Speech
Opening Remarks at the Economic Press Briefing on the U.S. Economy in a Snapshot
May 19, 2016
William C. Dudley, President and Chief Executive Officer
Remarks at the Economic Press Briefing on the U.S. Economy in a Snapshot, Federal Reserve Bank of New York, New York City As prepared for delivery

Welcome to our Economic Press Briefing.  Today we are going to introduce you to a data product that we have been making available to the public, U.S. Economy in a Snapshot.  My role is to put this product in the broader context of the Federal Open Market Committee’s (FOMC) communication strategy about the economy and policy.  My colleague Robert Rich will then walk you through the structure of the product and discuss excerpts from the May release.  As always, what I have to say reflects my own views and not necessarily those of the Federal Open Market Committee or the Federal Reserve System.1

Conventional U.S. monetary policy is conducted by targeting the level of the federal funds rate—an overnight interest rate on bank reserves.  Few participants in our economy have any direct interaction with this interest rate.  How, then, is controlling this interest rate such an important part of setting monetary policy and steering an 18 trillion dollar economy toward the Federal Reserve’s dual mandate objectives of maximum sustainable employment and price stability?

This is the remarkable aspect of monetary policy.  Just as a pebble dropped into a lake disturbs the water not just at the point of impact but ripples outward far from the origin, changes in the federal funds rate influence the prices of financial assets more broadly and this, in turn, affects the broader economy.  An important insight of modern monetary theory is that this transmission of monetary policy to the broader economy through its many channels works best when the central bank is transparent about its goals, policy strategy and approach to implementing its strategy.  In this case, market participants and households both understand and can anticipate actions by the central bank.  By doing so, the transmission channels of monetary policy are enhanced.  This places considerable importance on effective central bank communication.

Recognizing this, the FOMC has undertaken many initiatives over the years to improve its communications with the public.  These include providing clarification in terms of the goals of monetary policy, discussions of the FOMC’s broad policy strategy, as well as FOMC participants’ ongoing explanations of their views on monetary policy.  As part of this effort, I provide a comprehensive update on my outlook for the economy and monetary policy several times during the year.  Once a year we publish our staff’s judgmental economic forecast.  We have also provided in the Liberty Street Economics blog discussions of an internal staff model-based economic forecast.  In addition, we now regularly release our real-time forecast of “current quarter” real GDP growth.  All of these help the public to understand our assessment of economic conditions through the lenses of these different types of forecasts.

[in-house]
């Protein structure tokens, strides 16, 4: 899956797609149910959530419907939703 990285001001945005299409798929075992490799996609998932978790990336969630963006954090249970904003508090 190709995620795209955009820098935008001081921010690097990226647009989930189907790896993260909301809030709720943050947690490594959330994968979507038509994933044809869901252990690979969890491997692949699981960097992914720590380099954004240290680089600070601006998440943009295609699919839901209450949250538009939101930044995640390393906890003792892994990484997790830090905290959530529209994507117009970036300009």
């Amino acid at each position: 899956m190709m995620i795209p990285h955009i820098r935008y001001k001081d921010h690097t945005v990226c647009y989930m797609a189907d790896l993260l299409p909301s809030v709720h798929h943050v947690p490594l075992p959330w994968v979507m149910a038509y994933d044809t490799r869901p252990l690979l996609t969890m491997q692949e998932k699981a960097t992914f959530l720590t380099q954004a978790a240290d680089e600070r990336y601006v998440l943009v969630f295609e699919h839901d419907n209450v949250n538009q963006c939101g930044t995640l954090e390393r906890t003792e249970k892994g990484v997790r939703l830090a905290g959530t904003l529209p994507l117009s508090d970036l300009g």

When asked about the trajectory for the monetary policy stance, I always point out that it is data dependent.  The FOMC calibrates the stance of monetary policy to best achieve our twin objectives of price stability and maximum sustainable employment, taking into account our forecast for how the economy is evolving.  This forecast reflects the ongoing flow of the data.  Data releases that are close to our expectations have little additional impact on the forecast, while data releases that deviate significantly from our expectations can lead to more significant revisions of the forecast.  It is, therefore, important for market participants and households to be able to follow the data along with the FOMC and to understand how we are likely to interpret and react to incoming data.

While market analysts readily have access to economic and financial data, this access is not widely available to everyone.  To help fill this information gap, for the past year we have been making available on our website a monthly publication called U.S. Economy in a Snapshot.  This publication contains a set of key data charts as well as commentary by our staff economists.  The purpose is to provide interested readers easy access to clear and concise presentations of important economic information.  The associated commentary provides some pertinent observations one might draw from the data.

Our goal is to provide information that helps households and businesses follow the data along with the Fed.  If people know more about how the economy is performing and how that is likely to influence our actions, this should make it easier for us to achieve our twin objectives. 

I will now turn it over to Rob to discuss the Snapshot in greater detail.



1 Jonathan McCarthy, Paolo Pesenti, Robert Rich and Joseph Tracy assisted in preparing these remarks.